Smoking and mortality in Asia
Bottom Line: In this analysis of data from 20 studies conducted in China, Japan, South Korea, Singapore, Taiwan and India with more than 1 million participants, deaths associated with smoking continued to increase among men in Asia grouped by the years in which they were born. Among the study participants, there were 144,366 deaths (with 9,158 from lung cancer) during an average follow-up of almost 12 years. Tobacco smoking was associated with 12.5 percent of total deaths and 56.6 percent of lung cancer deaths in men born before 1920, 21.1 percent of total deaths and 66.6 percent of lung cancer deaths in those born in the 1920s, and 29.3 percent of total deaths and 68.4 percent of lung cancer deaths among men born in 1930 or later. The study findings suggest tobacco smoking will remain a significant public health concern in Asia.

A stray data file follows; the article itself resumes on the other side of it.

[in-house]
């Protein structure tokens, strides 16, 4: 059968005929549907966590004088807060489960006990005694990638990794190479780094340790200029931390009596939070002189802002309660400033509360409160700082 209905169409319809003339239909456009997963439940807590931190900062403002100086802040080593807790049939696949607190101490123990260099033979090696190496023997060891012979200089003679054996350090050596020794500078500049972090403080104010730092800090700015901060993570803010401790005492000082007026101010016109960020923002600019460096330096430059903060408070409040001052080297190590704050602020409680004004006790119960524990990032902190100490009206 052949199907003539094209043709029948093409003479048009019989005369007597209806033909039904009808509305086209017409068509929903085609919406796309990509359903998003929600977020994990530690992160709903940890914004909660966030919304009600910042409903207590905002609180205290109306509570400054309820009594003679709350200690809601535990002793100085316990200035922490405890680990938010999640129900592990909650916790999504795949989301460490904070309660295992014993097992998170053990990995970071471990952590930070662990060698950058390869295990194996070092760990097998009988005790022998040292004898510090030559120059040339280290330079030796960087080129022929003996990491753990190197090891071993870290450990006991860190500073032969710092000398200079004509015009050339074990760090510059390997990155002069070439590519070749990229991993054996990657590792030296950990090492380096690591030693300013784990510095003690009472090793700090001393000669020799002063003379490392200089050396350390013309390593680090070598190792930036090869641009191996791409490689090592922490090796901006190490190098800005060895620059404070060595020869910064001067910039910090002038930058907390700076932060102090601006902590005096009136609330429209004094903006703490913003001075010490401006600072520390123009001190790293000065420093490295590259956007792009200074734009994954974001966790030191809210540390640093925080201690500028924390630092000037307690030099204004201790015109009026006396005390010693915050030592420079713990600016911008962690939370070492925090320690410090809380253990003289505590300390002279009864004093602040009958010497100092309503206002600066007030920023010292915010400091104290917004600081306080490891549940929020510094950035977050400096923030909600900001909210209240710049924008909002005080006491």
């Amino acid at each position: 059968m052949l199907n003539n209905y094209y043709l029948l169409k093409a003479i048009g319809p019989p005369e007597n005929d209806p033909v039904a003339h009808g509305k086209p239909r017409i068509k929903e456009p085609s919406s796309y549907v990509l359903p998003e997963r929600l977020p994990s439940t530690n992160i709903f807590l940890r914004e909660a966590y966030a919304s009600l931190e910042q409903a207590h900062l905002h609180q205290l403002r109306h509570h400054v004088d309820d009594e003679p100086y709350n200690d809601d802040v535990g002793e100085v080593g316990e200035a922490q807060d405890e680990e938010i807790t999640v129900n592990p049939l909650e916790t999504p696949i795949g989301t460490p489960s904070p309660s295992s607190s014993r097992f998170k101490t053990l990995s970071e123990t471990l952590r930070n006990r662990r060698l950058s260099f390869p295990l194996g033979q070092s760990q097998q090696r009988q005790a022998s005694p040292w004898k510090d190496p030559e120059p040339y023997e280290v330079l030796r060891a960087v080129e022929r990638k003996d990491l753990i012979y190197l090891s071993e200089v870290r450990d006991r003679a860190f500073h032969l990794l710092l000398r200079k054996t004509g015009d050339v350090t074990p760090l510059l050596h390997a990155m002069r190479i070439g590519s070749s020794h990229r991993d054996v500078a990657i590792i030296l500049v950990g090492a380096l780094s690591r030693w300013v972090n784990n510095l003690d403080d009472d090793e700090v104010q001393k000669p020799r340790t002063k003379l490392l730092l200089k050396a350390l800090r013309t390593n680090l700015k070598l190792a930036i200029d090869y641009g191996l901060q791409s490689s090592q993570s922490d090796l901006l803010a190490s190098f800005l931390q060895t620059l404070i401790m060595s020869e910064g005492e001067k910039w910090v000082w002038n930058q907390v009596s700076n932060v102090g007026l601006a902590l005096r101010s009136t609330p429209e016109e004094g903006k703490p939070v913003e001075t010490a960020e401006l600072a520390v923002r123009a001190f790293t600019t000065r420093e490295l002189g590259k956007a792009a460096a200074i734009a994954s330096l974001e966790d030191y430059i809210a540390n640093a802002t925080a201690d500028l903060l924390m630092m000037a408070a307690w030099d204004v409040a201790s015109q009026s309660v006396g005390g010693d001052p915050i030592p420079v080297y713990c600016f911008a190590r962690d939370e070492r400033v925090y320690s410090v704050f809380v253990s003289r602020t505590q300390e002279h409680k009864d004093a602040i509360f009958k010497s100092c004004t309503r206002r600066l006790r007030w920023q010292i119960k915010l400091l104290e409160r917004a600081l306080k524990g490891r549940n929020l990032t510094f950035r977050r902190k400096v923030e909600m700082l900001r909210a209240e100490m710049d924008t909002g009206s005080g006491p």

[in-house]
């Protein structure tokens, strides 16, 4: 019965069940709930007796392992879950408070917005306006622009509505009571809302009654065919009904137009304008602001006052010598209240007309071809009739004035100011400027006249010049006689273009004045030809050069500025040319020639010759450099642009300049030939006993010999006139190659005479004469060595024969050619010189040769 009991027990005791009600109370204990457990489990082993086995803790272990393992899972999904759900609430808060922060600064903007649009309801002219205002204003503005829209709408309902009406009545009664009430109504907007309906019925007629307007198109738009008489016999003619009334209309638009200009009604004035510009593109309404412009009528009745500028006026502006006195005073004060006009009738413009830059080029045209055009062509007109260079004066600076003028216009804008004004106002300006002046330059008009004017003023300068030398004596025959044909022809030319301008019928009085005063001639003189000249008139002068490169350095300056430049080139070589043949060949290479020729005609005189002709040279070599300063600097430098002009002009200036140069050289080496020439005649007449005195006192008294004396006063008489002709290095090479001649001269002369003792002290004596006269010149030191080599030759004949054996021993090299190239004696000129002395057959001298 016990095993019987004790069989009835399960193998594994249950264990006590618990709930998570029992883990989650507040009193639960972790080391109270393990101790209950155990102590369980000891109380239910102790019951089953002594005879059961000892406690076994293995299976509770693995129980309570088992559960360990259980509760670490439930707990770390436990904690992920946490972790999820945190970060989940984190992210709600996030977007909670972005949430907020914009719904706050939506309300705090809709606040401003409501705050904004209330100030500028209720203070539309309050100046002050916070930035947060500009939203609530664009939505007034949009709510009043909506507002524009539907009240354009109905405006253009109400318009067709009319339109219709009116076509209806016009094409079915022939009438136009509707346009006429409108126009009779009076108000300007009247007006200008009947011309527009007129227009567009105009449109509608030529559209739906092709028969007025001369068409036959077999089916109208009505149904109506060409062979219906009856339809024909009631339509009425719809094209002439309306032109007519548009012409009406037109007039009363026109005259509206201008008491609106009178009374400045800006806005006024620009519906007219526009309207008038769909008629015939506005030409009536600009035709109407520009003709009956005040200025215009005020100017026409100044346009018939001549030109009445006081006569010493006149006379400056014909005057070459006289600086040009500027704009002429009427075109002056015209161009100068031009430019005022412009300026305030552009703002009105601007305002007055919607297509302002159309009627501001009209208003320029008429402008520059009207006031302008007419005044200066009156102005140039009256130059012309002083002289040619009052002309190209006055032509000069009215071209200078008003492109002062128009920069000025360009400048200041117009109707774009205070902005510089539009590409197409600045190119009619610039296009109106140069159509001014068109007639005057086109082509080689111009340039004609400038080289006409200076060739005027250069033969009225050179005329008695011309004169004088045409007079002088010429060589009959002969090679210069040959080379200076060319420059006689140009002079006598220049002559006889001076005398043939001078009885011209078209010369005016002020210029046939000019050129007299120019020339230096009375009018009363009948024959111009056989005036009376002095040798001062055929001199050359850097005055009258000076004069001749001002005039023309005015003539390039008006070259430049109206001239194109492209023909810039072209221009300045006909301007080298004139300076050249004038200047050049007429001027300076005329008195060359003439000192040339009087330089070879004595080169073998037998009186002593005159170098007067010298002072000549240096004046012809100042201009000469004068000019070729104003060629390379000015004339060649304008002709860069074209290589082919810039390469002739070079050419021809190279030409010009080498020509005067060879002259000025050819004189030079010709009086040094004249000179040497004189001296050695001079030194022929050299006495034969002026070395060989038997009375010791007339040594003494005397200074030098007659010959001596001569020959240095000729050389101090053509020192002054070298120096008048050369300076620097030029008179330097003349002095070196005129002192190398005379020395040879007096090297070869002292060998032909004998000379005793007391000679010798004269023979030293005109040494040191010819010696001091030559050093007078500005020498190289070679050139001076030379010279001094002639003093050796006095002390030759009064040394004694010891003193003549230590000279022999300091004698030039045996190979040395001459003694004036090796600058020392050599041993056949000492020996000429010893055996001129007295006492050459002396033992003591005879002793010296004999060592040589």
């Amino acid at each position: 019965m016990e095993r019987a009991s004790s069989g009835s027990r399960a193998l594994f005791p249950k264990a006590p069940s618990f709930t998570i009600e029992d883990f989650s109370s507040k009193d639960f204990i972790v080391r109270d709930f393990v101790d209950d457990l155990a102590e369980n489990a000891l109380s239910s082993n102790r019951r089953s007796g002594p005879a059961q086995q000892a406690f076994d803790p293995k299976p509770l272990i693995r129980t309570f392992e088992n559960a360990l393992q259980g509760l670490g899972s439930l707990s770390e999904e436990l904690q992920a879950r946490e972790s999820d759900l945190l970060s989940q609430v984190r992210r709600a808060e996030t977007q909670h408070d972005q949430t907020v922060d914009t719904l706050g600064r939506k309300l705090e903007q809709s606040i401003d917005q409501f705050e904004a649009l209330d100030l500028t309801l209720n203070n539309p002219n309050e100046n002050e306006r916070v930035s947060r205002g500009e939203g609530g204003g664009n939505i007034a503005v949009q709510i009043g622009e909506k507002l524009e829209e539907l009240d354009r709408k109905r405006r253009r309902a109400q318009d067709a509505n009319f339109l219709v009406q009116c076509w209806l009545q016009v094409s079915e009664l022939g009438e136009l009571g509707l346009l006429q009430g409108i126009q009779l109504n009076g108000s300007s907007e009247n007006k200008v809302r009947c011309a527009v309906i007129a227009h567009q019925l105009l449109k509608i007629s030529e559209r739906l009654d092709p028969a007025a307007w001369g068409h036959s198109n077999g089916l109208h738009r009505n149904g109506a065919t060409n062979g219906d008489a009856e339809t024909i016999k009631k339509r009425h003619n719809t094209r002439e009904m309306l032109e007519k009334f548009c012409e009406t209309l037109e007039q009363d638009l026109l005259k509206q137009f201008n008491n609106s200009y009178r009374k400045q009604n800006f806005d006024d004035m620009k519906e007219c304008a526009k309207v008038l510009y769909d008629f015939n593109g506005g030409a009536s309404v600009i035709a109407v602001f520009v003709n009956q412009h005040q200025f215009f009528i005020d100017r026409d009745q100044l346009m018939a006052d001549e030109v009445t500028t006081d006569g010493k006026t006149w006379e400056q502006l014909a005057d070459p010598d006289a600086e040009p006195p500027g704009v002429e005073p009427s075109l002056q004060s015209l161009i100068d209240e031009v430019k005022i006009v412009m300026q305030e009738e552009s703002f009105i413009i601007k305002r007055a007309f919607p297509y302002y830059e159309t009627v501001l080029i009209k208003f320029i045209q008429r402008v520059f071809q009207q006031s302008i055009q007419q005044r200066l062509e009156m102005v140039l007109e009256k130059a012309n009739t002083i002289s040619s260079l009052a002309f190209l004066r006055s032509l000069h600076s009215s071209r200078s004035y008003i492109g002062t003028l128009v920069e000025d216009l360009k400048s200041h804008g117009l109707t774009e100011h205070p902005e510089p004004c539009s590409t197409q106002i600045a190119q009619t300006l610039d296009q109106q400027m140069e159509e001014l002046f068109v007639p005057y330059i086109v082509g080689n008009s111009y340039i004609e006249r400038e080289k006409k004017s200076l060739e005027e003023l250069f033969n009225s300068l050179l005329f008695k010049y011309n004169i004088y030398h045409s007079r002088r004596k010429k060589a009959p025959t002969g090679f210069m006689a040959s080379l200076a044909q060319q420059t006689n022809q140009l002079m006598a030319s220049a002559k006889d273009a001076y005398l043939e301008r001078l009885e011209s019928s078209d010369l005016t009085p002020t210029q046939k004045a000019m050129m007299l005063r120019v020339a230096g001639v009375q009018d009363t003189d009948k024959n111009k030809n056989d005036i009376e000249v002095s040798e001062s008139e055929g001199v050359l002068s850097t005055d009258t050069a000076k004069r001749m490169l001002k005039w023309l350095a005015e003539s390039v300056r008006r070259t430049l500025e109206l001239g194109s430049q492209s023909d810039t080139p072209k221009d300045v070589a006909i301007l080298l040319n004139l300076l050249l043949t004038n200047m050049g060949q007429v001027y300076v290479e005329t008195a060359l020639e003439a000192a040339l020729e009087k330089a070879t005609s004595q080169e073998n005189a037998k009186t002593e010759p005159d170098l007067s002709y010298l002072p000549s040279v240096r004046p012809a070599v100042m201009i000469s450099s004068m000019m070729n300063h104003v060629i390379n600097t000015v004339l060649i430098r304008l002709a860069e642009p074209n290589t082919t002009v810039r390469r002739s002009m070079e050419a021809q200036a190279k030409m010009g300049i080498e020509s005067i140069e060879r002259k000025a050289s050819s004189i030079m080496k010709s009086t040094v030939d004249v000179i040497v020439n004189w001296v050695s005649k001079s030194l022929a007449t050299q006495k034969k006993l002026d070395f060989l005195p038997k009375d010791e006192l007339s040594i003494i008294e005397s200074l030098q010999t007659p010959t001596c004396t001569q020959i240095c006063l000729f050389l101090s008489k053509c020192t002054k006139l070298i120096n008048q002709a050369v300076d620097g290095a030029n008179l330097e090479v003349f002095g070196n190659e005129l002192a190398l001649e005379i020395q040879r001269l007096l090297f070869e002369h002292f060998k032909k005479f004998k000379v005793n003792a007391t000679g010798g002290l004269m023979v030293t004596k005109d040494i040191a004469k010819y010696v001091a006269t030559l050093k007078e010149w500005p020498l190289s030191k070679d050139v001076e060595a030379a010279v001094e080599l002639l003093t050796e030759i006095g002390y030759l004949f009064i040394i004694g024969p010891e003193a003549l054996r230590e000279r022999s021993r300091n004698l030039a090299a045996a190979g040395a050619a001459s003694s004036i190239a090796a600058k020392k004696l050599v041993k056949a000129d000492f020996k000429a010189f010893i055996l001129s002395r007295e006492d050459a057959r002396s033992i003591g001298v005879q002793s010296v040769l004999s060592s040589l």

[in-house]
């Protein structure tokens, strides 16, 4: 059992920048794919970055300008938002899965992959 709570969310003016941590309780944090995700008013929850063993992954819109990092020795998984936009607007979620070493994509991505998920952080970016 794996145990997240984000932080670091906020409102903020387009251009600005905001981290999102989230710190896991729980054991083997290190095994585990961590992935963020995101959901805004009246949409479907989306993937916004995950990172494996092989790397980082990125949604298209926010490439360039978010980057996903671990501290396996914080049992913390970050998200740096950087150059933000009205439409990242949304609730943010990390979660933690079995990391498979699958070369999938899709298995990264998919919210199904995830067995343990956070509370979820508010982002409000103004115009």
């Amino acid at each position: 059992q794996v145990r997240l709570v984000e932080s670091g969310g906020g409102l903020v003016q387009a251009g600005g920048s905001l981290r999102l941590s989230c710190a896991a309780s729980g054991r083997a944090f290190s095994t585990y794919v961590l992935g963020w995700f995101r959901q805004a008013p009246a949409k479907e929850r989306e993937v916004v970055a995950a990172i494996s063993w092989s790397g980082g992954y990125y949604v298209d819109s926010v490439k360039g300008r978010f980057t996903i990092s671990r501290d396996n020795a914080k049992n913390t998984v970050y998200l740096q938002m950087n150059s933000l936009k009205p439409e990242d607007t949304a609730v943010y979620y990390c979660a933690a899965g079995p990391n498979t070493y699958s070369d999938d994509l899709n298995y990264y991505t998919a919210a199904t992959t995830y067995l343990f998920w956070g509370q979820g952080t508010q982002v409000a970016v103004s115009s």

Authors: Wei Zheng, M.D., Ph.D., Vanderbilt University Medical Center, Nashville, Tennessee, and coauthors
Editor’s Note: The article contains conflict of interest and funding/support disclosures. Please see the article for additional information, including other authors, author contributions and affiliations, financial disclosures, funding and support, etc.
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